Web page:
>
                      Yes, we have to understand the significance of our choices with regard
                      to our impact on others. Of course, purchasing new refrigerators etc is
                      also another form of impact that shouldn't be ignored, it's just outside
                      of our focus area. And it's one area that is not covered by
                      www.energystar.gov

                      I think a calculator may have been shown before, but here is one just in
                      case;
                      http://www.airhead.org/

                      Will Stewart



                      [Non-text portions of this message have been removed]
                    • T. J. Binkley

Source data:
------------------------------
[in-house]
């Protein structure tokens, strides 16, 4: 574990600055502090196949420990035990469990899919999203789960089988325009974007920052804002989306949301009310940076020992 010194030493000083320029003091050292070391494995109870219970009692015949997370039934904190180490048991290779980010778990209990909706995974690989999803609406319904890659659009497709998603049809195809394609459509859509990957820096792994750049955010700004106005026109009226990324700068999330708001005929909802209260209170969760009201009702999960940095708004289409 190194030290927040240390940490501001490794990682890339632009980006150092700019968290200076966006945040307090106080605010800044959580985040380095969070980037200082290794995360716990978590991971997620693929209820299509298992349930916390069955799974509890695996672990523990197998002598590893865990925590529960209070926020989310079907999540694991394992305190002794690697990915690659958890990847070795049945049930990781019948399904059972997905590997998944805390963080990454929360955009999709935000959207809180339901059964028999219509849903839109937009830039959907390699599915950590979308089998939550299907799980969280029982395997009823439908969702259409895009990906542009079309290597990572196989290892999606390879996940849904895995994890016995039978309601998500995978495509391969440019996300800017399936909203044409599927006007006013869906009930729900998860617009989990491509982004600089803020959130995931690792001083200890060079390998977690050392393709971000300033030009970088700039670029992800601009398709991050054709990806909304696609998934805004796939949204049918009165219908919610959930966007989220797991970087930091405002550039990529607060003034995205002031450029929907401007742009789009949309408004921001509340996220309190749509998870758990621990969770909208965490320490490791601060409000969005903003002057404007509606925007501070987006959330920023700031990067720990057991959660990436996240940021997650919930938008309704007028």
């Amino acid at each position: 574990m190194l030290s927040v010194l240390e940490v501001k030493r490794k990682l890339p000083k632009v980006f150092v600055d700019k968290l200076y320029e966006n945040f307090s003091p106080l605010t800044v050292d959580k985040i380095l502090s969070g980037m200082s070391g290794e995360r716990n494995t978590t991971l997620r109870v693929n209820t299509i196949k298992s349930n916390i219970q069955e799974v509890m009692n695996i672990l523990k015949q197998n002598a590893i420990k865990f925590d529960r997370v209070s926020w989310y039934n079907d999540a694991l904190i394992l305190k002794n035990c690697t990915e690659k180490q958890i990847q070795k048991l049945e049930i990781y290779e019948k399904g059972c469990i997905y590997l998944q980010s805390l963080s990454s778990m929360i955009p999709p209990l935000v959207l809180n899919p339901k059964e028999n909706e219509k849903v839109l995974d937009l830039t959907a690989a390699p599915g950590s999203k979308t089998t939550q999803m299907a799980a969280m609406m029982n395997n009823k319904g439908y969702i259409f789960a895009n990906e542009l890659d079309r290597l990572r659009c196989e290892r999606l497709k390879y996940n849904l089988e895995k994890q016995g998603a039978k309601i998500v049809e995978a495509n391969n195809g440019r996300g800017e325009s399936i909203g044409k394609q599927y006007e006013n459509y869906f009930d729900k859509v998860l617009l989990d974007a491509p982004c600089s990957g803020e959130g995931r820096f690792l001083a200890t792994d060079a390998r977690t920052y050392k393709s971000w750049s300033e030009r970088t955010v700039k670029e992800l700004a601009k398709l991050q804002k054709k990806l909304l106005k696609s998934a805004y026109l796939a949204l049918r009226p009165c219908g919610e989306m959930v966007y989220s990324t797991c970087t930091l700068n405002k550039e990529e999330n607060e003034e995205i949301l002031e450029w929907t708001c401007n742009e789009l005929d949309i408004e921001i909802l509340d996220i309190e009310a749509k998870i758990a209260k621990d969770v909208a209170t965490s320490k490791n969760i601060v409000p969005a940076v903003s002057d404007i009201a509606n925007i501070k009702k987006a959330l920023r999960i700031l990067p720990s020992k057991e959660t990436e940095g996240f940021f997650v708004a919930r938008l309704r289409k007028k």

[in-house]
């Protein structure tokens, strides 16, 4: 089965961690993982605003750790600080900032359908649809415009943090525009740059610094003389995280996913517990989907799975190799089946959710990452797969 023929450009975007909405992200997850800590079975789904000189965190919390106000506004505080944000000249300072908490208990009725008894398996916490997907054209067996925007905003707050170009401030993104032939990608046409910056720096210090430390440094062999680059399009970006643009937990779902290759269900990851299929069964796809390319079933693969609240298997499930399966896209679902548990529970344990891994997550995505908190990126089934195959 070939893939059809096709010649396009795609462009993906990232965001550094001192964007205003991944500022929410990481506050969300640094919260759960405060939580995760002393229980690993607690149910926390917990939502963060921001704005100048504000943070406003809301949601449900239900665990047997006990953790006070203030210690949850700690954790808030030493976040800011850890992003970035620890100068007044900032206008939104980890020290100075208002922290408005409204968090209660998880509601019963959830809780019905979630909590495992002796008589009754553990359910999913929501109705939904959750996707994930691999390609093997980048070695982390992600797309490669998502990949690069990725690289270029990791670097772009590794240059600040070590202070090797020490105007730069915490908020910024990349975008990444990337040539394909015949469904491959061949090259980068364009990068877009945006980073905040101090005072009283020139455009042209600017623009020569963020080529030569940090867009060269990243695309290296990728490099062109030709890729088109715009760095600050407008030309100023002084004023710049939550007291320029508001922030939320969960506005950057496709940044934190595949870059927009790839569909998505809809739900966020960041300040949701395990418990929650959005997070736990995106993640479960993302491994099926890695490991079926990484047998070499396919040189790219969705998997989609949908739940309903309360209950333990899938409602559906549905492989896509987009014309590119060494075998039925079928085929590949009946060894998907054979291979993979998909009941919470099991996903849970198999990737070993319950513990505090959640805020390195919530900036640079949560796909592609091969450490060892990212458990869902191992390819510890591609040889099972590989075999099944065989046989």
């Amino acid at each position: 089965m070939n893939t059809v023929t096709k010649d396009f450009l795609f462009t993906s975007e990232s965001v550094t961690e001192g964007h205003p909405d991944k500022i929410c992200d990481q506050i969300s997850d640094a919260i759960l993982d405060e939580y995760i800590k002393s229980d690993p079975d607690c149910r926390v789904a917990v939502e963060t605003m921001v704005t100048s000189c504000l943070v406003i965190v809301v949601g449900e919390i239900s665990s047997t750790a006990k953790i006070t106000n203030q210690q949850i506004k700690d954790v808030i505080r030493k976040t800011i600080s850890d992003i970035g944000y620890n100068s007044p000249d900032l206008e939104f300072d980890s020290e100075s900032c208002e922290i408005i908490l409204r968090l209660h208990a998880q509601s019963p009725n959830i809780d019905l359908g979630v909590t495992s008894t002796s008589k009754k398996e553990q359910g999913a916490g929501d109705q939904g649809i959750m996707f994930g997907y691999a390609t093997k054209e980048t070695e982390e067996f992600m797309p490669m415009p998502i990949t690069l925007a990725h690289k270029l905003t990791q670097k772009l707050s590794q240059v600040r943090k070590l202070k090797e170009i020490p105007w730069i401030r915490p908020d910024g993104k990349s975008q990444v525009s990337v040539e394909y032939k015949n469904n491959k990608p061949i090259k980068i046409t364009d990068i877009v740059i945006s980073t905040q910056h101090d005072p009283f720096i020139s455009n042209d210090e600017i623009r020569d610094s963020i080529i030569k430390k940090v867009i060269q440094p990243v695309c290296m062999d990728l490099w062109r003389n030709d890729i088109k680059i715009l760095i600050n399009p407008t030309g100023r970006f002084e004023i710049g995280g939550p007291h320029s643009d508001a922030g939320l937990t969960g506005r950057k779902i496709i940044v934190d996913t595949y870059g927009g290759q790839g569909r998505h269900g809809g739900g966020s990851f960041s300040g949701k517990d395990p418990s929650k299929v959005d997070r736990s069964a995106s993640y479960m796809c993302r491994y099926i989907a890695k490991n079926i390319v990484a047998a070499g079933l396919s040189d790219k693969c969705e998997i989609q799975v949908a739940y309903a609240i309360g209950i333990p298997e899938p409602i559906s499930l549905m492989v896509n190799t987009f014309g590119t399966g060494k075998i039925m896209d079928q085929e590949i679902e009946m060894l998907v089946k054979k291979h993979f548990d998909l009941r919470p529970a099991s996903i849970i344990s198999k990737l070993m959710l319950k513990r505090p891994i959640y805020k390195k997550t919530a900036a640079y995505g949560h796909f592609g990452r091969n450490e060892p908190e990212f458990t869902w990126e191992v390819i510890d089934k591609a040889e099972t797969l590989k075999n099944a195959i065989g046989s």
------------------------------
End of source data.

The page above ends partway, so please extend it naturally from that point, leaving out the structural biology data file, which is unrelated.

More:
... It s a valid point. Still, I doubt an SUV-lover would get very far in an argument of this sort. Real cities offer several healthy, convenient
                      Message 10 of 16 , Sep 24, 2002
                        Chris Miller wrote:

                        >... But you have to take
                        >into account that opponents could turn around and remind you that cars
                        >aren't the only manufactured item that probably has hidden
                        >environmental costs before it is even used. Hence "refrigerators,
                        >washing machines or personal computers".... the
                        >thing is to find out what the relative costs of different complex
                        >manufactured items are.